Function intermediate_point(p1, p2, fraction=0.5) an intermediate point along the course laid out by `p1` to `p2` given the fractional distance. `fraction` is the fraction of the distance between `p1` and `p2`, where 0 is `p1`, 0.5 is equivalent to `midpoint()`, and 1 is `p2`.

#### Function `point_given_start_and_bearing()`

Function point_given_start_and_bearing(p1, course, distance, unit='meters') is given a start point `p1`, initial bearing `course`, and distance `distance`, this will calculate the destination point bearing travelling along a (shortest distance) great circle arc. `unit` is a unit of measurement that can be accessed by `great_circle_calculator.constants.eligible_units`, default is `'meters'`.

### Library `compass`

This libaray was created to let me call, say `Compass.east` so I can get 90deg. I thought it helped with code readability at first, kept it because it might be useful...

It has two classes called `CompassSimple` and `CompassComplex`. `CompassComplex` is still in the todo list but it contains more information about each compass point.

To see the eligble points, see here. Simply use the terms in "Compass point", use lower case and underscores where there are spaces or dashes. Alternatively you may use the "Abbreviation" with the appropriate case to call the same value.

To use `CompassSimple`:

```import great_circle_calculator.CompassSimple as compass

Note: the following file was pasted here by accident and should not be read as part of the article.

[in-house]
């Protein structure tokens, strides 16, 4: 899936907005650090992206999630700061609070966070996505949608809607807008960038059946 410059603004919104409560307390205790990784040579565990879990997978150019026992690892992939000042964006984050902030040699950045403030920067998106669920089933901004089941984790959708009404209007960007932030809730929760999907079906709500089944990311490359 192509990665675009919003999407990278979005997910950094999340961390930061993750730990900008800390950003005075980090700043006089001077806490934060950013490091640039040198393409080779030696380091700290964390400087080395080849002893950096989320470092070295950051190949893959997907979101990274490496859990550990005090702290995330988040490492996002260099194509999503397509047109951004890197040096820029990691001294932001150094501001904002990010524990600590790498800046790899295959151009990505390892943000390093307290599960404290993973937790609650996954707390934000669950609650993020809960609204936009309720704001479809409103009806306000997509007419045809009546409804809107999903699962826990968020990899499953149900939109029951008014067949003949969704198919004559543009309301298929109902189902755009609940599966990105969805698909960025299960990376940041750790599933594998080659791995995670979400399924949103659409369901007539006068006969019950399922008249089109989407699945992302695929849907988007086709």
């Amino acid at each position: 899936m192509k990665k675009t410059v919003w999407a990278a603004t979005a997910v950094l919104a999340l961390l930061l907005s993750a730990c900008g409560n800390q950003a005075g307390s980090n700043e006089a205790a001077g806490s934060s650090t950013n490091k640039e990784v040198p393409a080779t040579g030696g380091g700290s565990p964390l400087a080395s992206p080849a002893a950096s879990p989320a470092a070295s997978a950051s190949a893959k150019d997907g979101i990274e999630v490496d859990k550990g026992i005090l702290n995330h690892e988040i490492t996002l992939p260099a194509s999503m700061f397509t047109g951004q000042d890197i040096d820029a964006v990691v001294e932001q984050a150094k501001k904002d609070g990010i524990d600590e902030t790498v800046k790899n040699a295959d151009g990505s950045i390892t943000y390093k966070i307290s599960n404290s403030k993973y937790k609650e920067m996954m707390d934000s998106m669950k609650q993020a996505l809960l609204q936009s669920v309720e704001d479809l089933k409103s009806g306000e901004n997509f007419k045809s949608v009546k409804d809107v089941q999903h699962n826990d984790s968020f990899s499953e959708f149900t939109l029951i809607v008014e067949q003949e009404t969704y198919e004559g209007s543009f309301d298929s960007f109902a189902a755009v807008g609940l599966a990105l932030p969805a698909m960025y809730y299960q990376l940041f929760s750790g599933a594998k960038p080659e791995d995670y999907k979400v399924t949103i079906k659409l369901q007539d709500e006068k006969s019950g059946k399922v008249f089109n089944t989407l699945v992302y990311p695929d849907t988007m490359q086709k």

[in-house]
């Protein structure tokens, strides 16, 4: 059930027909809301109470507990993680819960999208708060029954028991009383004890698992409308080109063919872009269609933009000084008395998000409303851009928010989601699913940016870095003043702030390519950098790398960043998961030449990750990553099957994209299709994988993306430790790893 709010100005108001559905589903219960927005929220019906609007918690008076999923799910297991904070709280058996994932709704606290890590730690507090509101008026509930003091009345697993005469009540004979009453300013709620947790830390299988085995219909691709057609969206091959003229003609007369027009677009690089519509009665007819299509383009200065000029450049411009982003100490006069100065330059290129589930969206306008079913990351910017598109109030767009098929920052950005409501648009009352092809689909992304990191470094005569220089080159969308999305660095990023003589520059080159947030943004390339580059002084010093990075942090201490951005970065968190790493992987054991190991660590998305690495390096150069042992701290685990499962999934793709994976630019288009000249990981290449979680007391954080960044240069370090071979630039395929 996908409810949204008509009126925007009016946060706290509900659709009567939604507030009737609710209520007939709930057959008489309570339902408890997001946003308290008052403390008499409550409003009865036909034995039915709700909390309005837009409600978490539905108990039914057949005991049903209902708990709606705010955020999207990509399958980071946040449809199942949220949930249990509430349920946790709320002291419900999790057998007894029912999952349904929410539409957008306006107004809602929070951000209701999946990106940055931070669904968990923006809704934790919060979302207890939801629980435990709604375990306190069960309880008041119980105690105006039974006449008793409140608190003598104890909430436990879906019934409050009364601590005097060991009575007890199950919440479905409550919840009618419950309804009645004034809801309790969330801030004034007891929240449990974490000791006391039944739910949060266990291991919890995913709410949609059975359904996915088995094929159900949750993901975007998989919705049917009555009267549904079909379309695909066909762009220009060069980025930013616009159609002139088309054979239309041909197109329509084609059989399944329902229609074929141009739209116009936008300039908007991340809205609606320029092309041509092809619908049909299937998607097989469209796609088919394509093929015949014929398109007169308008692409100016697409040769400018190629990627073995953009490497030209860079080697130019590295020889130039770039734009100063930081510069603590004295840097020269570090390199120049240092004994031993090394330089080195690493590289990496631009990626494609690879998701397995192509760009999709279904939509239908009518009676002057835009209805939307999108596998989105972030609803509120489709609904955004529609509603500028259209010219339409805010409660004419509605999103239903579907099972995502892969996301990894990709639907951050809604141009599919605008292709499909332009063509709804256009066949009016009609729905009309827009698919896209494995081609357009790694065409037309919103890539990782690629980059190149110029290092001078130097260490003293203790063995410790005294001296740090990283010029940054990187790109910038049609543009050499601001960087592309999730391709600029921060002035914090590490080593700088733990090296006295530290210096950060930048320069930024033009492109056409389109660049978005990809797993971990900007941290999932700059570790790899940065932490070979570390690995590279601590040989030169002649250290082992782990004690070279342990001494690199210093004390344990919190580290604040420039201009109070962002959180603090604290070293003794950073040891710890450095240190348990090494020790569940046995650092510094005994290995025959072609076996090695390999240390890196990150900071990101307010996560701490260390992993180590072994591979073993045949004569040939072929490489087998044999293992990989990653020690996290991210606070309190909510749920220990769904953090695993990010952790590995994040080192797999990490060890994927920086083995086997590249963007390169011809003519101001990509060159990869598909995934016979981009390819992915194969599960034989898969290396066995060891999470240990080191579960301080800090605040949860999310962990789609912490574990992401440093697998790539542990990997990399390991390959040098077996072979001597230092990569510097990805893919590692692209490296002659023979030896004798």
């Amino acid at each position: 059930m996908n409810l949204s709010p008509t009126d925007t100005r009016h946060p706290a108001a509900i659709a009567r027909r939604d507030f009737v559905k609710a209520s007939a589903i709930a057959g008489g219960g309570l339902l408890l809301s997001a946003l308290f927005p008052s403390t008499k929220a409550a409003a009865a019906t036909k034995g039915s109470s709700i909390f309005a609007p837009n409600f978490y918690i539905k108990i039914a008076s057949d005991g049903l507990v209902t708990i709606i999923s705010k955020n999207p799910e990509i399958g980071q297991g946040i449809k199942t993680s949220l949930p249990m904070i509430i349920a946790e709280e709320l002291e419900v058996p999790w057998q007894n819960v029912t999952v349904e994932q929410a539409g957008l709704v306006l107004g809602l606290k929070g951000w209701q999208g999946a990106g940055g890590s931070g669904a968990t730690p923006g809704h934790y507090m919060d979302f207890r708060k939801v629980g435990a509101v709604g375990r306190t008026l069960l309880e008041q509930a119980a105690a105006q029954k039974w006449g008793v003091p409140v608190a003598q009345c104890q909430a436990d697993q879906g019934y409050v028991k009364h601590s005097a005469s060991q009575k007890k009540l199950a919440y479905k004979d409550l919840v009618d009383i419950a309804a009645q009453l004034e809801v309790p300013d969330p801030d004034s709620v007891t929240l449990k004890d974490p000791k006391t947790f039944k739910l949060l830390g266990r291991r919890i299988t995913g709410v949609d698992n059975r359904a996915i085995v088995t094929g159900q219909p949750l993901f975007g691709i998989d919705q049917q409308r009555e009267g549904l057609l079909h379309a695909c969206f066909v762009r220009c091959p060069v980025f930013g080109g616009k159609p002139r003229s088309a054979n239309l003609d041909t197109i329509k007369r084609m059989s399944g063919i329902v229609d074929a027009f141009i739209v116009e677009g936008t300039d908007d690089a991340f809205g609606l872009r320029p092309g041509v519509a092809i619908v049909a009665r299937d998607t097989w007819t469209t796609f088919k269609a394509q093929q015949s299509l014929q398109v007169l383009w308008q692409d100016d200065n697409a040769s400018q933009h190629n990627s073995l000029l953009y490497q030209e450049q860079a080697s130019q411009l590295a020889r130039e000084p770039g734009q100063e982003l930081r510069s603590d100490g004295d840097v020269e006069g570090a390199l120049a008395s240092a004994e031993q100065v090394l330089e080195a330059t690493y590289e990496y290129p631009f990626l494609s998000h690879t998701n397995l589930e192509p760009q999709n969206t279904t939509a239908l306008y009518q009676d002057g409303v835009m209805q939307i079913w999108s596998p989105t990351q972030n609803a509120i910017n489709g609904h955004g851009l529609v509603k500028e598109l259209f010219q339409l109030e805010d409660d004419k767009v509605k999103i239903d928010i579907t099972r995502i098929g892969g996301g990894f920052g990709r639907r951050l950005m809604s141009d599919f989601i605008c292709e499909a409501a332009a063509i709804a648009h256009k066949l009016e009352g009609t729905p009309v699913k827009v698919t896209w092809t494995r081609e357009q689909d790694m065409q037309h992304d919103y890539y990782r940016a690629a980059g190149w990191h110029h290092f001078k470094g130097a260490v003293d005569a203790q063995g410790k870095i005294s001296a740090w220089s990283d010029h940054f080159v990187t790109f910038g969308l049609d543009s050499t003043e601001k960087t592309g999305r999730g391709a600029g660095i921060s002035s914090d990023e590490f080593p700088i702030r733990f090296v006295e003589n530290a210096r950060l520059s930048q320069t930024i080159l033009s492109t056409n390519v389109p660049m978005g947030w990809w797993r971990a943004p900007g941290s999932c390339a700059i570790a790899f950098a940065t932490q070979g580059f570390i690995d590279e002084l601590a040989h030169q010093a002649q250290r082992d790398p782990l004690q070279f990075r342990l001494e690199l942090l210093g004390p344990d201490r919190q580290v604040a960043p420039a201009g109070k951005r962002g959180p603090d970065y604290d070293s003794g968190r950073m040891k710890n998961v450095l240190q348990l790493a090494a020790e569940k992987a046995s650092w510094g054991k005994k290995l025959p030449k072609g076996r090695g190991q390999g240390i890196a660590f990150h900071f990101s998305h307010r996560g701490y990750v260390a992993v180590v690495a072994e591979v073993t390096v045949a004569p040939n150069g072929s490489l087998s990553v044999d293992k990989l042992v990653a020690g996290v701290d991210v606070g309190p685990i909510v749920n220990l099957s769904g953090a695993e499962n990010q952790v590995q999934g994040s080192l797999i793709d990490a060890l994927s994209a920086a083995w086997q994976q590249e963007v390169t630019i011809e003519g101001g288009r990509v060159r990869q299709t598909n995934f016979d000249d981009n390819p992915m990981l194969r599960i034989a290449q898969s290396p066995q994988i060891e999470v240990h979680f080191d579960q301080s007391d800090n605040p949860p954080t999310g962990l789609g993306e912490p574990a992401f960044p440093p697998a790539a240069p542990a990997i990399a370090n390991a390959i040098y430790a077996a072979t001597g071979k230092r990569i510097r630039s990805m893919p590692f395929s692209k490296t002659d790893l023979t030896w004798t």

print(compass.east)  # prints 90
print(compass.north)  # prints 0
print(compass.northwest_by_north)  # prints 326.250
print(compass.SEbE)  # Southeast by east, prints 123.750
print(compass.SWbS == compass.southwest_by_south)  # prints True
```

### Library `_constants`

This was created for two purposes:

1. To easily store the radius of the earth in various units

2. To simplify the code in the program so I don't have to call `math.*` each time I want sin, cos, etc.

To see the available units, call `_constants.eligible_units` and a list of the units that are available will be given.

###### `eligible_units`

To see the available units, call `_constants.eligible_units` and a list of the units that are available will be given.

### Libraries `__conversion` and `__error_checking`

Private libraries that convert (`__conversion.py`) values between radians and degrees as the default option for python's math package is radians.

The error checking library (`__error_checking.py`) is something I want to work on. I use regular cartesian convention when passing points, i.e. (lon, lat) or (x, y). So if you try to pass a point which is in (lat, lon) and it doesn't pass the sanity check, such as lat > 90 and lon <= 90, it will, right now, swap the coordinates. Not sure if that's the best for everyone, but I am mostly working on projects where the lon is (approximately) > 90

## And finally...

Package last updated Mar 4, 2021. Readme last updated Mar 4, 2021.

## Change Log

• 1.2.0 - If the user sends a point that is `decimal` data type, it will convert to a tuple of `float` types
• 1.1.0 - Changed `haversine=True` as the default for `distance_between_points` as it more accurately reflects the small distance calculation I am using in my projects.
• 1.0.2 - squished an error in the intermediate function. The number of errors has been embarrassing. I hope you won't judge me too harshly.
• 1.0.1.post1 - includes a domain checker for `asin()` and `acos()` because rounding errors can cause the function to be out of range.
• 1.0.post1 - I screwed up the numbering order, still new at this... please ignore.
• 1.0.1 - Fixed an error in the (`point_given_start_and_bearing`)[#point_given_start_and_bearing]
• 1.0.0 - First Edition, inital commit, etc.

## Project details

This version 1.2.0 1.1.0 1.0.2 1.0.1.post1 1.0.1 1.0.post1 1.0.0

Uploaded `source`
Uploaded `py3`